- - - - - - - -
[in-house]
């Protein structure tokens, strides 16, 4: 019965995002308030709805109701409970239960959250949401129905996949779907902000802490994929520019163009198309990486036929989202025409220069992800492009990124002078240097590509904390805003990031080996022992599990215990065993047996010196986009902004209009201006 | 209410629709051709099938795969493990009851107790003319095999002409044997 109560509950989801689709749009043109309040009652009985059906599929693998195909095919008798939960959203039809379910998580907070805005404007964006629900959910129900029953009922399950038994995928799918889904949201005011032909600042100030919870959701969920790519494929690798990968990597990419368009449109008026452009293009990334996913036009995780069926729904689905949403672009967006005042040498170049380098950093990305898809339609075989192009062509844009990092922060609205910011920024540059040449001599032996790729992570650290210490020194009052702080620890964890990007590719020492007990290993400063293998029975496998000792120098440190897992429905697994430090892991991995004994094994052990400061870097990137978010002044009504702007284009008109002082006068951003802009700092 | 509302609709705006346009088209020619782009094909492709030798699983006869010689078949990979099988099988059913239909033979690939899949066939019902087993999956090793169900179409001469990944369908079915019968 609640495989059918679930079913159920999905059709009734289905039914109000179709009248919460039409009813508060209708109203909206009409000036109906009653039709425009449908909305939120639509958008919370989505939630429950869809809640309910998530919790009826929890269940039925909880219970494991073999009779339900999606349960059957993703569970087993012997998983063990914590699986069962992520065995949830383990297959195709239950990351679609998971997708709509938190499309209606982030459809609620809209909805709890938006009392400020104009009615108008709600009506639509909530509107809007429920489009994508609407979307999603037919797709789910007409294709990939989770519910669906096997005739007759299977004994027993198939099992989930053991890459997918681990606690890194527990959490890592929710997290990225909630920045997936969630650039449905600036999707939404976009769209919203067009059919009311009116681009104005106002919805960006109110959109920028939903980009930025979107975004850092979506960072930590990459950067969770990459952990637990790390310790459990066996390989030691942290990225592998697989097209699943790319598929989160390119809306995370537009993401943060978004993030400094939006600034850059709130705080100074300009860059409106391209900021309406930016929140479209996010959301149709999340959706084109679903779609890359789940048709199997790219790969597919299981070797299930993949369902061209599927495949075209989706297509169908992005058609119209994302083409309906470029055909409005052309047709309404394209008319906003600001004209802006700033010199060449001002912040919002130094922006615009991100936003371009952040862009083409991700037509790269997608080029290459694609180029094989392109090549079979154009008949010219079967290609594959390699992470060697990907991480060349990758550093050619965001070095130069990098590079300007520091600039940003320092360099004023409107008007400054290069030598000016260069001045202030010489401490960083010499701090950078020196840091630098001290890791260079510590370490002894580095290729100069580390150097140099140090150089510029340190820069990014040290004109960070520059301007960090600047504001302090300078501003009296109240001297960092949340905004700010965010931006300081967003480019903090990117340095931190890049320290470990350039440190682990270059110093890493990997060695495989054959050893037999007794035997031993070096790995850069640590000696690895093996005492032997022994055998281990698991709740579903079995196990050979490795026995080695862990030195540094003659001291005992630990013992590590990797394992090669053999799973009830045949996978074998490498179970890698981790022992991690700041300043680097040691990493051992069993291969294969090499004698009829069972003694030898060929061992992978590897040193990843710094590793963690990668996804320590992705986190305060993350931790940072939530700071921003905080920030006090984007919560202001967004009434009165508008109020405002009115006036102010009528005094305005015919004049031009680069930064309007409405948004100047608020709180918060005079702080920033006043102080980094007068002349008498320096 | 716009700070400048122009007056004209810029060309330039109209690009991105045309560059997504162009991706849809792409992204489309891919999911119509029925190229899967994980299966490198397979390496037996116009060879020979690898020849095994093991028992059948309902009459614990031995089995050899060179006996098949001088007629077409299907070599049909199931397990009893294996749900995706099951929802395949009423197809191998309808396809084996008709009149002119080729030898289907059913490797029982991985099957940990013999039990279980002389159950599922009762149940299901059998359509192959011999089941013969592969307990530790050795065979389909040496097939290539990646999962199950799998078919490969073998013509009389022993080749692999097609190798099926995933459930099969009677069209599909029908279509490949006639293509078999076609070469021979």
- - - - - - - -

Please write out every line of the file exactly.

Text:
[in-house]
């Protein structure tokens, strides 16, 4: 019965995002308030709805109701409970239960959250949401129905996949779907902000802490994929520019163009198309990486036929989202025409220069992800492009990124002078240097590509904390805003990031080996022992599990215990065993047996010196986009902004209009201006 | 209410629709051709099938795969493990009851107790003319095999002409044997 109560509950989801689709749009043109309040009652009985059906599929693998195909095919008798939960959203039809379910998580907070805005404007964006629900959910129900029953009922399950038994995928799918889904949201005011032909600042100030919870959701969920790519494929690798990968990597990419368009449109008026452009293009990334996913036009995780069926729904689905949403672009967006005042040498170049380098950093990305898809339609075989192009062509844009990092922060609205910011920024540059040449001599032996790729992570650290210490020194009052702080620890964890990007590719020492007990290993400063293998029975496998000792120098440190897992429905697994430090892991991995004994094994052990400061870097990137978010002044009504702007284009008109002082006068951003802009700092 | 509302609709705006346009088209020619782009094909492709030798699983006869010689078949990979099988099988059913239909033979690939899949066939019902087993999956090793169900179409001469990944369908079915019968 609640495989059918679930079913159920999905059709009734289905039914109000179709009248919460039409009813508060209708109203909206009409000036109906009653039709425009449908909305939120639509958008919370989505939630429950869809809640309910998530919790009826929890269940039925909880219970494991073999009779339900999606349960059957993703569970087993012997998983063990914590699986069962992520065995949830383990297959195709239950990351679609998971997708709509938190499309209606982030459809609620809209909805709890938006009392400020104009009615108008709600009506639509909530509107809007429920489009994508609407979307999603037919797709789910007409294709990939989770519910669906096997005739007759299977004994027993198939099992989930053991890459997918681990606690890194527990959490890592929710997290990225909630920045997936969630650039449905600036999707939404976009769209919203067009059919009311009116681009104005106002919805960006109110959109920028939903980009930025979107975004850092979506960072930590990459950067969770990459952990637990790390310790459990066996390989030691942290990225592998697989097209699943790319598929989160390119809306995370537009993401943060978004993030400094939006600034850059709130705080100074300009860059409106391209900021309406930016929140479209996010959301149709999340959706084109679903779609890359789940048709199997790219790969597919299981070797299930993949369902061209599927495949075209989706297509169908992005058609119209994302083409309906470029055909409005052309047709309404394209008319906003600001004209802006700033010199060449001002912040919002130094922006615009991100936003371009952040862009083409991700037509790269997608080029290459694609180029094989392109090549079979154009008949010219079967290609594959390699992470060697990907991480060349990758550093050619965001070095130069990098590079300007520091600039940003320092360099004023409107008007400054290069030598000016260069001045202030010489401490960083010499701090950078020196840091630098001290890791260079510590370490002894580095290729100069580390150097140099140090150089510029340190820069990014040290004109960070520059301007960090600047504001302090300078501003009296109240001297960092949340905004700010965010931006300081967003480019903090990117340095931190890049320290470990350039440190682990270059110093890493990997060695495989054959050893037999007794035997031993070096790995850069640590000696690895093996005492032997022994055998281990698991709740579903079995196990050979490795026995080695862990030195540094003659001291005992630990013992590590990797394992090669053999799973009830045949996978074998490498179970890698981790022992991690700041300043680097040691990493051992069993291969294969090499004698009829069972003694030898060929061992992978590897040193990843710094590793963690990668996804320590992705986190305060993350931790940072939530700071921003905080920030006090984007919560202001967004009434009165508008109020405002009115006036102010009528005094305005015919004049031009680069930064309007409405948004100047608020709180918060005079702080920033006043102080980094007068002349008498320096 | 716009700070400048122009007056004209810029060309330039109209690009991105045309560059997504162009991706849809792409992204489309891919999911119509029925190229899967994980299966490198397979390496037996116009060879020979690898020849095994093991028992059948309902009459614990031995089995050899060179006996098949001088007629077409299907070599049909199931397990009893294996749900995706099951929802395949009423197809191998309808396809084996008709009149002119080729030898289907059913490797029982991985099957940990013999039990279980002389159950599922009762149940299901059998359509192959011999089941013969592969307990530790050795065979389909040496097939290539990646999962199950799998078919490969073998013509009389022993080749692999097609190798099926995933459930099969009677069209599909029908279509490949006639293509078999076609070469021979």